[PGCanada] Licensing for PG-Canada content

Michael Hart hart at pglaf.org
Sat Jan 29 10:25:28 PST 2005

As per the King James Bible example below. . . .

I just found the following King James Versions:

The Bible, King James Version                                            10900
Apr 2005 The Bible, King James, Revelation     Book 66[#86][bib66xxx.xxx] 8066
Apr 2005 The Bible, King James, Genesis        Book  1[#21][bib01xxx.xxx] 8001
The Bible, King James version, Complete, Books 1-66                       7999
Apr 1992 New eBook of Bible [KJV] [From many editions]     [biblexxx.xxx]   30
Aug 1989 The Bible, Both Testaments, King James Version    [kjvxxxxx.xxx]   10

Simply by searching for "King James" and "KJV"

Is there something wrong with our catalog or search engine that would not
allow the casual reader to find and use these, including the whole Bible
in one file, as requested below?

Should we do something to make finding these simpler or more obvious?

BTW, we also have several other English editions of the Bible,
in one large file or broken down by book, and also several in
other languages, all found with my search of "Bible."



On Sat, 29 Jan 2005, Andrew Sly wrote:

> Two thoughts here.
> 1) I believe that providing raw text files as an output format is
> a given. I personally would be very disappointed if this were not so.
> Some people will say "get rid of those old, obselete ascii texts",
> but they have proven to be the most portable, long-lasting texts
> for many purposes.
> A brief story here:
> As a Project Gutenberg volunteer who deals with catalog correction
> emails, I had a message to reply to not long ago, from someone
> who wanted to find all of the King James bible in one text file.
> Somehow, he had ended up viewing the catalog record for a PG
> release which contained the text of the King James bible split
> up into multiple html files instead. So we received from him a
> long message about how he comes to PG expecting to find plain
> text files, and what business have we got doing anything else....
> 2) What you mention below seems to me to have to do with the
> eternally recurring argument of "sweat-of-the-brow" copyright
> vs. "intellectual contribution" copyright.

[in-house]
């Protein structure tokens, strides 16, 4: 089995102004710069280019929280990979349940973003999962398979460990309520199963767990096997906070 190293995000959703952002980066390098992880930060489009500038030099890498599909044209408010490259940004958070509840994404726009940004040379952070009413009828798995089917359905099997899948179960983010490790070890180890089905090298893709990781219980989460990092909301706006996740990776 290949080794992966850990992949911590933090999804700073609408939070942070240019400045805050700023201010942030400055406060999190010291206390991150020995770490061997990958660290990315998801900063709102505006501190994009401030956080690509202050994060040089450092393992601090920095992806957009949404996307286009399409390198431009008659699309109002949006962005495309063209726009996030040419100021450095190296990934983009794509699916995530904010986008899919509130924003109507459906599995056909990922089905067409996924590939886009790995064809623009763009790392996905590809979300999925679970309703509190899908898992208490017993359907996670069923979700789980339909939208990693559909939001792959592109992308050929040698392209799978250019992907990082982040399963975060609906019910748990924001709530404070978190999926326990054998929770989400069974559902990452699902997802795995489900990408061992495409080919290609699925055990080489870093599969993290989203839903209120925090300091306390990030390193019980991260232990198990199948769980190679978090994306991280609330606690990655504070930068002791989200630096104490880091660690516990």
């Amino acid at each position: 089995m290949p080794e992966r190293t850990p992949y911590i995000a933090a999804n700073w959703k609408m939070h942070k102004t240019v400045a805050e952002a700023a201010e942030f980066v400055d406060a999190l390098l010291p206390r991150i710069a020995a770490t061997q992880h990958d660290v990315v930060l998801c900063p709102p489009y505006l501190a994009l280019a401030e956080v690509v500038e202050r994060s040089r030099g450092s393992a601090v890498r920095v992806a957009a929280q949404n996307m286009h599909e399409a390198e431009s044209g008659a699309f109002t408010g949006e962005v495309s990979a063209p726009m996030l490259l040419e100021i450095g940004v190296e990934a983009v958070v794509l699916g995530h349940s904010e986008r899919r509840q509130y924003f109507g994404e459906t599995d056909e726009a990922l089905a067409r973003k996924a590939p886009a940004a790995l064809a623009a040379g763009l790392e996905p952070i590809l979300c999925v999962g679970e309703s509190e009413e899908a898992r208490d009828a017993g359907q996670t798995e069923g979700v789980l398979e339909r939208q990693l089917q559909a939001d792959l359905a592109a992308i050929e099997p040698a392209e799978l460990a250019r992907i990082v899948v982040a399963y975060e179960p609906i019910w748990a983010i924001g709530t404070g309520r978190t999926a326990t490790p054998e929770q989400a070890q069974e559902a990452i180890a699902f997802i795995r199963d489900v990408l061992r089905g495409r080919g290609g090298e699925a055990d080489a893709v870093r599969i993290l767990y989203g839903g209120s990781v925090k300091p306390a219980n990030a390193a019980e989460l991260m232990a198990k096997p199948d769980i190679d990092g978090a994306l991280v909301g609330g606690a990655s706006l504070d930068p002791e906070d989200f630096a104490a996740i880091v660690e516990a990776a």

> I do not know how this issue stands under Canadaian law,
> however, here is a quote which may be applicable from
> "Canadian Copyright Law, 3rd Ed."
>  Editions _per se_ are not protected by copyright. That is, the
>  way a work is typographically arranged (format, type fonts and
>  layout) is not currently protected by the law.
> Andrew
> On Fri, 28 Jan 2005, Darryl Moore wrote:
>> I think that maybe we could/should have an option on the web site to
>> provide the books is a raw ASCII form. In that form I think we could
>> even have a non-licence which clearly states that the text is in the
>> public domain and is provided with absolutely no restrictions.
>> My thoughts around licencing of other forms are two fold:
>> 1) I am assuming there is a reasonable amount of work which goes into
>> marking up the texts as James is planning. (This unfortunately may be
>> where my ignorance shows as I have not yet done any of this sort of
>> stuff.) Copyright law unfortunately does not provide any guidelines for
>> how much work constitutes a new derived work. By placing a licence here,
>> even if it is somehow determined that what we are providing are new
>> derived works, we will have ensured that they are treated like public
>> domain.
>> 2) We need to ensure that a future malcontented DP volunteer does not
>> make everybodies' lives difficult by claiming his own more restrictive
>> rights on the works for the same reasons stated in (1). By ensuring that
>> the works submitters are consenting to the same licence they will not be
>> able to force us to remove works from the archives at a later date.
>> Basically any licence would be to cover our asses. We could even state
>> that in other words, in the licence itself. Put in a preamble which says
>> that we don't think you should need this but...
>> The only reason for the attribution is to acknowledge the work that DP
>> volunteers have done and to spread the word about the public domain and
>> Project Gutenberg. If we disavow the licence then perhaps we could just
>> make this a polite request.
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